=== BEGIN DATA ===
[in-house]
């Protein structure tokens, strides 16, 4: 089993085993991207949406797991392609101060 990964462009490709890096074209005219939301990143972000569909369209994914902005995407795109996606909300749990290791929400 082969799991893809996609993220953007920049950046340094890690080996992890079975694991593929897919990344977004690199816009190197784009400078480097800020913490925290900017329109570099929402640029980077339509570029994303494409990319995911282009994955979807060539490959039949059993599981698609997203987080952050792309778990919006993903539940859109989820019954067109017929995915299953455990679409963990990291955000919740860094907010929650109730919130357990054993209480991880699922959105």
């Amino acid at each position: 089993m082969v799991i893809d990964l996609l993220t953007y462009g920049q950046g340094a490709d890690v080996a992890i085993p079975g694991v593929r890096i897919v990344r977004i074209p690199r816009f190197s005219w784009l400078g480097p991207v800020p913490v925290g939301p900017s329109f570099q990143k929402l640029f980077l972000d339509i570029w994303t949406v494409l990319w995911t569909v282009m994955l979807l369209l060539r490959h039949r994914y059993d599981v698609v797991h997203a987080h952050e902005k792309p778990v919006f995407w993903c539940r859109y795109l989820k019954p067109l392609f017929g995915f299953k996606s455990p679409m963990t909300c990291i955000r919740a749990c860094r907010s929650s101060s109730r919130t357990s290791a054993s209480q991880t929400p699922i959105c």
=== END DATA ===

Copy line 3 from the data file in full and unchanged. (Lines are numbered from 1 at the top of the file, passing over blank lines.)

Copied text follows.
């Amino acid at each position: 089993m082969v799991i893809d990964l996609l993220t953007y462009g920049q950046g340094a490709d890690v080996a992890i085993p079975g694991v593929r890096i897919v990344r977004i074209p690199r816009f190197s005219w784009l400078g480097p991207v800020p913490v925290g939301p900017s329109f570099q990143k929402l640029f980077l972000d339509i570029w994303t949406v494409l990319w995911t569909v282009m994955l979807l369209l060539r490959h039949r994914y059993d599981v698609v797991h997203a987080h952050e902005k792309p778990v919006f995407w993903c539940r859109y795109l989820k019954p067109l392609f017929g995915f299953k996606s455990p679409m963990t909300c990291i955000r919740a749990c860094r907010s929650s101060s109730r919130t357990s290791a054993s209480q991880t929400p699922i959105c």